New Catholic Encyclopedia: An International Work of Reference on the Teachings, History, Organization, and Activities of the Catholic Church and on All Institutions, Religions, Philosophies, and Scientific and Cultural Developments Affecting the Catholic Church from Its Beginning to the Present. Prepared by an editorial staff at the Catholic University of America. New York, McGraw-Hill, 1967.15 v. il. LC 66-22292.
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This work acknowledges its lineage to The Catholic Encyclopedia (Preface), but it is an entirely new work. It contains some 17,000 signed articles, each with a bibliography. In the tradition of the older work the N.C.E. covers not just Catholic topics but many general subjects from a Catholic point of view. Over 4,800 scholars contributed to the work and their names and qualifications are listed in the last volume; many of them are non-Catholics. "There are, however, some startling omissions," as one reviewer points out, "Congar, Rahner, Weigel, Diekmann, Schillebeeckx, J. C. Murray, Gilson, Maritain" (Choice, IV [June, 1967], p. 390). Over 300 maps and 7,500 illustrations are included. Biography is a strong point although no living persons are included. The last volume contains an extensive bibliography of the reference and other works most frequently cited (pp. 207-26), and the computerized index compiled by Sister Claudia Carlen, I.H.M.

A comparison of the older work with the new will reveal a tendency to shorten historical articles and articles dealing with older topics. This, of course, is what one hopes for in a new work so that current issues may be treated at greater length, but it should serve to warn librarians not to discard the older work too hastily.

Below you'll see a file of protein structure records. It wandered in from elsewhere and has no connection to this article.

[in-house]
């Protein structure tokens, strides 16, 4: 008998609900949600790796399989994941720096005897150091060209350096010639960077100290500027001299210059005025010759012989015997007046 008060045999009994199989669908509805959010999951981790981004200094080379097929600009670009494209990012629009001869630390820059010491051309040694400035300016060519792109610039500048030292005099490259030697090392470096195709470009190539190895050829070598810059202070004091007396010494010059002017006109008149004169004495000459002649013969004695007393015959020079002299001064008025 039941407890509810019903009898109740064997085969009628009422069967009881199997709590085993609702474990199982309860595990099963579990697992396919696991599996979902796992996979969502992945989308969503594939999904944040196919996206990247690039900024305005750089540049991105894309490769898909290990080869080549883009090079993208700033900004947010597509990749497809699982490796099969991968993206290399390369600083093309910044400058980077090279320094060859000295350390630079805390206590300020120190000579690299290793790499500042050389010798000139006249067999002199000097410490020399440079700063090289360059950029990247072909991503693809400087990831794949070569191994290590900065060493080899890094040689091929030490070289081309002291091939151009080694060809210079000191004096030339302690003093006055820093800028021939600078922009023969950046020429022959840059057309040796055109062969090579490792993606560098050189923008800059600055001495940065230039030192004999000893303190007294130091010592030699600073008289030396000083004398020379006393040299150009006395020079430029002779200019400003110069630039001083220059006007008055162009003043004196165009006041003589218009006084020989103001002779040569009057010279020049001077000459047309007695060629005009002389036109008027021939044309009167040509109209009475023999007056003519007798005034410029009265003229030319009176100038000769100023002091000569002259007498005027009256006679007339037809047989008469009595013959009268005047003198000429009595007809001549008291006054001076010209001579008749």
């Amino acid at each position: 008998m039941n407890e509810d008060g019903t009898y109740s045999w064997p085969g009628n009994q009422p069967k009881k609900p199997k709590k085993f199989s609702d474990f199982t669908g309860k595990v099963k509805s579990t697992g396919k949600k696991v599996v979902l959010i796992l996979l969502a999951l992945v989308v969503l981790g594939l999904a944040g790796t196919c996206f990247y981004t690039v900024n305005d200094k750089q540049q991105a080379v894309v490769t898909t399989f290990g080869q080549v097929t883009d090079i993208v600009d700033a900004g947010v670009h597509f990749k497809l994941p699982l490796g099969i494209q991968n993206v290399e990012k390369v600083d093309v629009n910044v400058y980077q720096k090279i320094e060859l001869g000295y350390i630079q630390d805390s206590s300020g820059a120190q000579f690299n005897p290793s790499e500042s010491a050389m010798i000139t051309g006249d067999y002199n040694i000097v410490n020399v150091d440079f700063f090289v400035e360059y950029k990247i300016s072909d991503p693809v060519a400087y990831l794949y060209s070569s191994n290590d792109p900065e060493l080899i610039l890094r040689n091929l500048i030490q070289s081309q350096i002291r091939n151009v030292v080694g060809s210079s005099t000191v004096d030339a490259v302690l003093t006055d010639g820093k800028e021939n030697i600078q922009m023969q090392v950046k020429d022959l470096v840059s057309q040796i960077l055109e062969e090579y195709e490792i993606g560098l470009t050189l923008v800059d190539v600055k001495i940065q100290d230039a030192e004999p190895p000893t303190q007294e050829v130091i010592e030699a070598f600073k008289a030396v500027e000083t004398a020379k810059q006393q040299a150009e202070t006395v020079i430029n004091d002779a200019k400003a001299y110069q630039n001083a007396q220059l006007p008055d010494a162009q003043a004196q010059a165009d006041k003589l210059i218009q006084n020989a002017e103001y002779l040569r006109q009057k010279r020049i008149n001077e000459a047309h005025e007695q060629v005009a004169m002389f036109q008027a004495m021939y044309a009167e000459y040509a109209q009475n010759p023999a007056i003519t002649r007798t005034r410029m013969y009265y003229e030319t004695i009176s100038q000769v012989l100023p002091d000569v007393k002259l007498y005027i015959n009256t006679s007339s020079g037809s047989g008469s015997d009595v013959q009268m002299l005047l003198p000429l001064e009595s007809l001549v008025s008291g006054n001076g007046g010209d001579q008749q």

For extensive appraisal of the Encyclopedia's theological aspects see the American Ecclesiastical Review (CLVIII [September, 1968], pp. 161-71) and the Catholic Biblical Quarterly (XXIX [October, 1967], pp. 661-5) for the scriptural contents.

Library Journal described the articles as "uniformly excellent, both in scholarship and readability. There are fine articles on art, music and architecture and an especially complete coverage of Scholastic philosophy. The many Biblical articles, … 140 pages, make up a complete Biblical encyclopedia… . A credit to American Catholic scholarship" (Library Journal, XCII [April 15, 1967], p. 1618). Daniel Callahan, on the other hand, criticized the work for the "consistently overlooked… discrepancy between ideal and reality in Catholic life and institutions" and for its inclusion of "a vast amount of straight 'secular' material" such as anthropology and the nature of nuclear energy (New York Times Book Review, September 10, 1967, p. 8).

The ecumenical tone of the work was strongly praised by the Times Literary Supplement (September 28, 1967, p. 899).

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